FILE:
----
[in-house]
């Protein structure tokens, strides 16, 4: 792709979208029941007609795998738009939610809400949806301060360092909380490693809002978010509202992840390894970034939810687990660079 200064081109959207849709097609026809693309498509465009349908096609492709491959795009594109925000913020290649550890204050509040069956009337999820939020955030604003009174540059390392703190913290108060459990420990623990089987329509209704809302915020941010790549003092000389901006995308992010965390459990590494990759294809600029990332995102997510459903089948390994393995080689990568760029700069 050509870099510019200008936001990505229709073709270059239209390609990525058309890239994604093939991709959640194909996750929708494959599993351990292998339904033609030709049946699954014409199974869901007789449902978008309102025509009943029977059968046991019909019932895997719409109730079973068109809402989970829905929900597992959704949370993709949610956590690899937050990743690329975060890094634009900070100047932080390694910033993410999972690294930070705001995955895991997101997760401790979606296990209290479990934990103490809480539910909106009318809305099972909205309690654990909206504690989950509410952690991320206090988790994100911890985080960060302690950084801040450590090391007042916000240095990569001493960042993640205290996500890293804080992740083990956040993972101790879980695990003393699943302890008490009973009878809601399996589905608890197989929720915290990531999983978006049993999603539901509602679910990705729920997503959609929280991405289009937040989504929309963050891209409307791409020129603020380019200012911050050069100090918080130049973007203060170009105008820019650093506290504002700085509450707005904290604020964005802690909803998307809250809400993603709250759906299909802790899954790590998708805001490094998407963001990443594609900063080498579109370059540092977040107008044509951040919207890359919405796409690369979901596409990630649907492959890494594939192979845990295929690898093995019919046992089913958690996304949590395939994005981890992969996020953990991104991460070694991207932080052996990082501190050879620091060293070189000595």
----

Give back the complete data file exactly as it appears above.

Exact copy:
[in-house]
């Protein structure tokens, strides 16, 4: 792709979208029941007609795998738009939610809400949806301060360092909380490693809002978010509202992840390894970034939810687990660079 200064081109959207849709097609026809693309498509465009349908096609492709491959795009594109925000913020290649550890204050509040069956009337999820939020955030604003009174540059390392703190913290108060459990420990623990089987329509209704809302915020941010790549003092000389901006995308992010965390459990590494990759294809600029990332995102997510459903089948390994393995080689990568760029700069 050509870099510019200008936001990505229709073709270059239209390609990525058309890239994604093939991709959640194909996750929708494959599993351990292998339904033609030709049946699954014409199974869901007789449902978008309102025509009943029977059968046991019909019932895997719409109730079973068109809402989970829905929900597992959704949370993709949610956590690899937050990743690329975060890094634009900070100047932080390694910033993410999972690294930070705001995955895991997101997760401790979606296990209290479990934990103490809480539910909106009318809305099972909205309690654990909206504690989950509410952690991320206090988790994100911890985080960060302690950084801040450590090391007042916000240095990569001493960042993640205290996500890293804080992740083990956040993972101790879980695990003393699943302890008490009973009878809601399996589905608890197989929720915290990531999983978006049993999603539901509602679910990705729920997503959609929280991405289009937040989504929309963050891209409307791409020129603020380019200012911050050069100090918080130049973007203060170009105008820019650093506290504002700085509450707005904290604020964005802690909803998307809250809400993603709250759906299909802790899954790590998708805001490094998407963001990443594609900063080498579109370059540092977040107008044509951040919207890359919405796409690369979901596409990630649907492959890494594939192979845990295929690898093995019919046992089913958690996304949590395939994005981890992969996020953990991104991460070694991207932080052996990082501190050879620091060293070189000595």